Your core muscles are vitally important for just about every activity you engage in. A strong core promotes balance (and therefore fall prevention), coordination, good posture, strong bones, and much more.
Today’s exercise is a core muscle strengthener. It can be done with or without weights, and if you choose to use weights, you can easily substitute water bottles or cans of food.
So let’s get started!
In addition to promoting optimal bone health, a strong, flexible core has real-life applications. Here are some tasks and activities that you may never have associated with your core muscles, yet they’re essential for the safe performance of these tasks. If your core muscles are weak or tight, you’re at greater risk of falling during any of these activities.
There are many activities that come under the heading of “housework.” Just about all of it requires various amounts of bending, twisting, reaching, stooping, and more. If you’re mopping, for instance, you have to bend and stand back up, and move the mop back and forth across the floor. Dusting, vacuuming, washing windows, carrying laundry, and so forth all use core muscles.
When you engage in sporting activities such as tennis, golf, soccer, weight-lifting, bowling, swimming…any sport, you’re using your core muscles. Swinging a racket or bat, running, jumping, pedaling, and kicking a ball are all examples of actions that use your core muscles.
Yoga, Pilates, Aerobics, etc.
Rather than a sport, you may prefer exercise programs and activities like the above. These also use your core muscles, and in fact, many moves in Yoga and Pilates deliberately target the core.
Did you know that a strong core prevents aches and pains from desk work? Strong core muscles make desk work less damaging by promoting proper posture and functional movement as you answer the phone, type, bend to pick up a file, etc.
Yes, even bathing taps into your core muscles. In fact, falls in the bath or shower are significant risks for those with weak core muscles and poor balance. A strong core makes bathing a much safer activity.
The kneeling, bending, reaching, digging, cutting, hoeing, and other garden activities are hard work. Anyone who’s ever done it know it’s great exercise! But you may not know how much you’re using your core while you’re weeding, planting, and so forth.
DIY projects around the house involve your core muscles. Maybe you’re lifting a shelf or drilling a hole in the wall to put something up. You might be painting, sanding, doing yard work, or hammering. You’re using your core the whole time.
It probably never occurred to you to think of the muscles you use when you dress yourself. But holding your arms over your head, “wiggling” in to a shirt, stepping into a pair of pants, and all such moves use your core muscles.
What Are The Core Muscles?
Now that we’ve looked at the myriad of activities involving your core, you might be wondering just what muscles are included. Most people think mainly of the abdominal or tummy muscles when they think of the core, but there is more involved.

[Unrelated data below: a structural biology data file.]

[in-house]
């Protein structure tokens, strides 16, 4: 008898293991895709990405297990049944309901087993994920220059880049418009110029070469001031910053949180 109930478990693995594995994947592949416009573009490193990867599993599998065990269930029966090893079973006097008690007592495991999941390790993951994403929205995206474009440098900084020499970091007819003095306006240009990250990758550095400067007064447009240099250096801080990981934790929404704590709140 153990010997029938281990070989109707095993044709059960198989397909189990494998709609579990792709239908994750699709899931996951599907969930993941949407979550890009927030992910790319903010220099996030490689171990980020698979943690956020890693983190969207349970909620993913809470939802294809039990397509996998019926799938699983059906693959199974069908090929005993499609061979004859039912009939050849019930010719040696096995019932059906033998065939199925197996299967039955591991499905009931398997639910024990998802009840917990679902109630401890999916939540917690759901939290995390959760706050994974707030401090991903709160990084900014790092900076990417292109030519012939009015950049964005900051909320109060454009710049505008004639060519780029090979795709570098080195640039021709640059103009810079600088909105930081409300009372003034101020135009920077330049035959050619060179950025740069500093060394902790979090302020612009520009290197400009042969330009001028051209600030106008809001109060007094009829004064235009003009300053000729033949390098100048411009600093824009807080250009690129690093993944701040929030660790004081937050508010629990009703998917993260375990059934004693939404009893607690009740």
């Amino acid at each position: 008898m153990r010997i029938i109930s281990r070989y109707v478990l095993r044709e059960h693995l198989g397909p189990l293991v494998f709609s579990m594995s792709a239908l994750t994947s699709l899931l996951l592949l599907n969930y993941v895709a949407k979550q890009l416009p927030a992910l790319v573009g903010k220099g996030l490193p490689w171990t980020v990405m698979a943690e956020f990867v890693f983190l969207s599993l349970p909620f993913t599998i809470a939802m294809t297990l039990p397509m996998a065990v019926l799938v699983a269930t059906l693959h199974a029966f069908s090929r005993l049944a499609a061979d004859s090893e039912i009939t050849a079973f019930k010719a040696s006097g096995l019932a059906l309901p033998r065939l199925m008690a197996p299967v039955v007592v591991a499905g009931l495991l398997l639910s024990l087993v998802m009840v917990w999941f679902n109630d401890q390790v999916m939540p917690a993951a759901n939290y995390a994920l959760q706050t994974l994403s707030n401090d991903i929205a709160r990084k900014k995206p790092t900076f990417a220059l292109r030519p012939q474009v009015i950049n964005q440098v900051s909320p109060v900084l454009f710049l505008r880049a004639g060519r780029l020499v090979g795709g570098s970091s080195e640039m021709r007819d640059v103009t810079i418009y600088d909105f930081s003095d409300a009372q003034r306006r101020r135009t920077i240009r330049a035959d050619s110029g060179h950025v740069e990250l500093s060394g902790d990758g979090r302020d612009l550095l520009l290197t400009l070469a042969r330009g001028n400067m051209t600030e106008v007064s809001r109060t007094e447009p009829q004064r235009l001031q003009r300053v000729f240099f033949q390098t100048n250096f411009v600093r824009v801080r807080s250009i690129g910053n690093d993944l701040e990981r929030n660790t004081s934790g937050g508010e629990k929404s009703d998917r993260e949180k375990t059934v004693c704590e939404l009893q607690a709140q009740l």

The main core muscles are deep, lying close to the spine and connecting to the pelvis. They include the pelvic floor muscles, transverse abdominis, rectus abdominis, erector spinae, the obliques, the psoas, and the diaphragm. Because these muscles lie deep in your torso, they don’t “show” like the more superficial ones do, so they may get neglected in your average workout.
But working the core is essential for the reasons noted above, and also in order to build bone strength in key areas of the skeleton. Your spine and pelvis need pressure from muscles and gravity to build and strengthen, a fact elucidated by Wolff’s Law.
So given the importance of these muscles, let’s take a look at how to strengthen them, starting with the Weighted Core Strengthener.
Feel free to do this exercise without any weights if you prefer, and you can also use water bottles or cans of food instead of dumbbells if you wish. I suggest you use an exercise mat if you don’t have a carpet.
- Sit down on the floor and extend your legs out straight. If you’re using weights, hold one in each hand with your hands out to the side (elbows bent).
- Lean back slightly and bring your knees up to your chest.
- At the same time, bring your hands forward to the sides of your legs. Keep your elbows bent.
- Extend your legs again, but keep them off the floor; your heels should not touch the floor.
- At the same time as you are extending your legs, bring your arms back out to your sides, elbows bent. Your upper arms will move away from your body as you bring them back, but your elbows stay bent.
- Bring your knees up and your hands forward again. Repeat the leg extension, knees up, and arms back and forth in one smooth movement.
- Repeat this move 10 times, or as many reps as you are comfortable with.
As you can see (and feel!), this move also works the arms and chest muscles, even if you don’t use weights. You can feel your core muscles really kicking in, too.
Many moves in the Densercise™ Epidensity Training System target the core. For example, the Chair Knee Lift on page 38 works the core muscles, and many other exercises include directions like “engage core.” As I discussed earlier, this key muscle group is involved in many, many motions, so you can rest assured that a comprehensive, bone-building workout like Densercise™ will also work your core.
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How did you like this weekend’s exercise? Did you find it challenging or easy? Please share your experience with the Saver community by leaving a comment below.
Enjoy the weekend!